CHARLESTON COUNTY, SC (WCSC) - Charleston County schools superintendent Dr. Nancy McGinley has signed and accepted the terms of her resignation.
She will now serve as a consultant for district leaders in her new role.
McGinley was the district's longest serving superintendent, filling the role for seven years.
In April of 2007, McGinely was appointed superintendent from her job as Chief Academic Officer.
"It's the work I've been preparing for all my life," said McGinley after the vote passed.
McGinley's fairshare of ups and downs started on day 1.
Former school board member Ruth Jordan said, "I was against not having an interview process. Never have we had in the history of this school district that we would just vote on and assign a superintendent and never an interview process."
The superintendent hit the ground running, visiting schools, and dealing with unsatisfied parents who wanted a principal out of Frierson Elementary on Wadmalaw.
"I'm very displeased with what's going on," said a parent at the board meeting.
In 2009, McGinley made her first major push for a change in academics; starting with one of her passions, literacy.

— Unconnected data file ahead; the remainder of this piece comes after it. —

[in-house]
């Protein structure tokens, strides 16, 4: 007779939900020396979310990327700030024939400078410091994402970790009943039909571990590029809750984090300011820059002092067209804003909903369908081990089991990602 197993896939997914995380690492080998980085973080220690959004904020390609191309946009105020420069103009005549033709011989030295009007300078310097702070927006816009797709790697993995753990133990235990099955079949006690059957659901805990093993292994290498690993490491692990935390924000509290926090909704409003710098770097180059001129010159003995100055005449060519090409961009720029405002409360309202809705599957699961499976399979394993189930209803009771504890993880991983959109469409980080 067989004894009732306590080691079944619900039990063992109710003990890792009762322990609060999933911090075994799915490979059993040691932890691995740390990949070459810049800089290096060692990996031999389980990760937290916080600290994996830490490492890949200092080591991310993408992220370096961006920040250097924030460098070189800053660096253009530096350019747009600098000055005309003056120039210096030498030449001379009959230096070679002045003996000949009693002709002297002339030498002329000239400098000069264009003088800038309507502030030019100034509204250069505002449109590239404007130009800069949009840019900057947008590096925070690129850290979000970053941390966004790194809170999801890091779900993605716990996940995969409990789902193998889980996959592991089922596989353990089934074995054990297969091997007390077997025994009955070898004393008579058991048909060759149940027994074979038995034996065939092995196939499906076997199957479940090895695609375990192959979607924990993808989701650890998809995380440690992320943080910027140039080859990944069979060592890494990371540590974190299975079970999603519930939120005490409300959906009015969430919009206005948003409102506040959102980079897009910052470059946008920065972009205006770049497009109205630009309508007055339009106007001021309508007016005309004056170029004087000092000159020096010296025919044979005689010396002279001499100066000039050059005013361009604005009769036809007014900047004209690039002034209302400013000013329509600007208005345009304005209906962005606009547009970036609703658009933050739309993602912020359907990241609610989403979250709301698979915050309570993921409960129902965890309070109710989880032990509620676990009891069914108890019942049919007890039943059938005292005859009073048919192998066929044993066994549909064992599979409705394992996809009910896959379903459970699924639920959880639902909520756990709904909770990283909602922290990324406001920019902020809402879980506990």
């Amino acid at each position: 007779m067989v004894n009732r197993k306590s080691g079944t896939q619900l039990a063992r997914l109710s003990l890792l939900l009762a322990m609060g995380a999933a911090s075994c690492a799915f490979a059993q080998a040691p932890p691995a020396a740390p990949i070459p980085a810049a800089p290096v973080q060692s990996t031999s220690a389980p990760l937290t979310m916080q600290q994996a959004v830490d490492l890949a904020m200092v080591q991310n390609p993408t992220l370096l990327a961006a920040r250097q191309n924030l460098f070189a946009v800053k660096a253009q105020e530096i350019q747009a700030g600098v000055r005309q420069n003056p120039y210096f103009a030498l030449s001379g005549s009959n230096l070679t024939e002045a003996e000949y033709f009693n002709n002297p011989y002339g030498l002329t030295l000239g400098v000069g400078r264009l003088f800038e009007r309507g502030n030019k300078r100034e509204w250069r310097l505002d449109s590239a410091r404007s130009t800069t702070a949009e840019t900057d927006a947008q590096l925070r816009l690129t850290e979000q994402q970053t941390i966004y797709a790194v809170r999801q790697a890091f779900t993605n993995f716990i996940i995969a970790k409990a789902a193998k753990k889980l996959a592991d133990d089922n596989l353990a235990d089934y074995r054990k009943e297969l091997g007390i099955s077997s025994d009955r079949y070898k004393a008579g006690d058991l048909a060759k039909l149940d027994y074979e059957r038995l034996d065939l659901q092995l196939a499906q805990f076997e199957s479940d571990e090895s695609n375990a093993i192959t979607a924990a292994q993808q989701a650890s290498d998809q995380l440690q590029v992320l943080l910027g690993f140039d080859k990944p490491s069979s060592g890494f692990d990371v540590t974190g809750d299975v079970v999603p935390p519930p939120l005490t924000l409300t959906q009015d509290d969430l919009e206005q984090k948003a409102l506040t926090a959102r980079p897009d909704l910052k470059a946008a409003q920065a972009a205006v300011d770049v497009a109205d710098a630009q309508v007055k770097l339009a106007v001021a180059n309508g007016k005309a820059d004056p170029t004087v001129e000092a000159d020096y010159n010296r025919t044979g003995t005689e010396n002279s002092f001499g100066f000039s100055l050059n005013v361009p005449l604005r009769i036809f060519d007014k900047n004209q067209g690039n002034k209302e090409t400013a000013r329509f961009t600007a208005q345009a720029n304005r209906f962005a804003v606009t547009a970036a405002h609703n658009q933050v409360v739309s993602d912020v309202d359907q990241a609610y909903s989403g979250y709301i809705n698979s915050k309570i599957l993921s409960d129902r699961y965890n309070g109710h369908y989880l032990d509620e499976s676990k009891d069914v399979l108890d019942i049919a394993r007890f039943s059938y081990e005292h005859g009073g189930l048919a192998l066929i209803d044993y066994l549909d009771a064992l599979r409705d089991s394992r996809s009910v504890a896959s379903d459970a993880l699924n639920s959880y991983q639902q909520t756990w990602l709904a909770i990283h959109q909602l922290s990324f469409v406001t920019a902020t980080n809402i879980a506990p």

McGinley said to the board, "This is a serious issue, it's an emotional issue, it's an issue that communities care deeply about."
2009 was a tough financial year with state-wide cuts to education and salaries, along with school closures.
Community members in McClellanville said, "Stop taking things away from us and lets bring it back home. That's not fair.
Lincoln Middle-High was on the chopping block due to budget cuts.
"We cannot make the budget go around to 81 schools next year and we have to figure out what is the best way to handle this deficit," said McGinley.
The goal in 2010 was to help kids read better.
The very next year, new schools started to be built thanks to the passage of the penny sales tax. Voters approved it to replace 5 schools deemed unsafe and unstable in an earthquake.
That nearly half a billion dollar initiative continued through 2012, and won't be done until 2016.
Threats from the school bus drivers union of a possible strike kept McGinley busy last year.
In a press conference McGinley said, "It's time to think about an alternative strategy getting your child to and from school."
The state's second largest district saw success in the classroom in 2013. More than half of the 47,000 students attended schools with an excellent rating.
That momentum carried into this year, and the number of "at risk" schools have been cut down from 22 to 5; and in year seven, the district's longest serving superintendent is moving on.